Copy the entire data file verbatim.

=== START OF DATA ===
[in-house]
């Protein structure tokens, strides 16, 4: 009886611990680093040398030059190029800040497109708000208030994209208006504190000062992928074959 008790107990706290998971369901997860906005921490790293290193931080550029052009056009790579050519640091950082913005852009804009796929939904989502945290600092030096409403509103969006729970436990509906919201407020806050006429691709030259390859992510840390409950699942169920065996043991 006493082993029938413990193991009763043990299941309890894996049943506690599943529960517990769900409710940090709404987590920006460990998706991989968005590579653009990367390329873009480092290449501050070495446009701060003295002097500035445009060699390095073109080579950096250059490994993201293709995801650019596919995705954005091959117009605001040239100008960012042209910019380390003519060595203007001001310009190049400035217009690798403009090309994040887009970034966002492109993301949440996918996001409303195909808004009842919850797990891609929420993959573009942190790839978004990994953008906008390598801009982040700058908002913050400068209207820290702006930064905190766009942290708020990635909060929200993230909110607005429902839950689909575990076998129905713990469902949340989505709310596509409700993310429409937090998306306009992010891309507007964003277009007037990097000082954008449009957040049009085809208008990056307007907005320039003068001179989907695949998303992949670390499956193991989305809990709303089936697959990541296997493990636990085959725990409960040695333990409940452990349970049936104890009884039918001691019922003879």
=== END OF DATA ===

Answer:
[in-house]
């Protein structure tokens, strides 16, 4: 009886611990680093040398030059190029800040497109708000208030994209208006504190000062992928074959 008790107990706290998971369901997860906005921490790293290193931080550029052009056009790579050519640091950082913005852009804009796929939904989502945290600092030096409403509103969006729970436990509906919201407020806050006429691709030259390859992510840390409950699942169920065996043991 006493082993029938413990193991009763043990299941309890894996049943506690599943529960517990769900409710940090709404987590920006460990998706991989968005590579653009990367390329873009480092290449501050070495446009701060003295002097500035445009060699390095073109080579950096250059490994993201293709995801650019596919995705954005091959117009605001040239100008960012042209910019380390003519060595203007001001310009190049400035217009690798403009090309994040887009970034966002492109993301949440996918996001409303195909808004009842919850797990891609929420993959573009942190790839978004990994953008906008390598801009982040700058908002913050400068209207820290702006930064905190766009942290708020990635909060929200993230909110607005429902839950689909575990076998129905713990469902949340989505709310596509409700993310429409937090998306306009992010891309507007964003277009007037990097000082954008449009957040049009085809208008990056307007907005320039003068001179989907695949998303992949670390499956193991989305809990709303089936697959990541296997493990636990085959725990409960040695333990409940452990349970049936104890009884039918001691019922003879």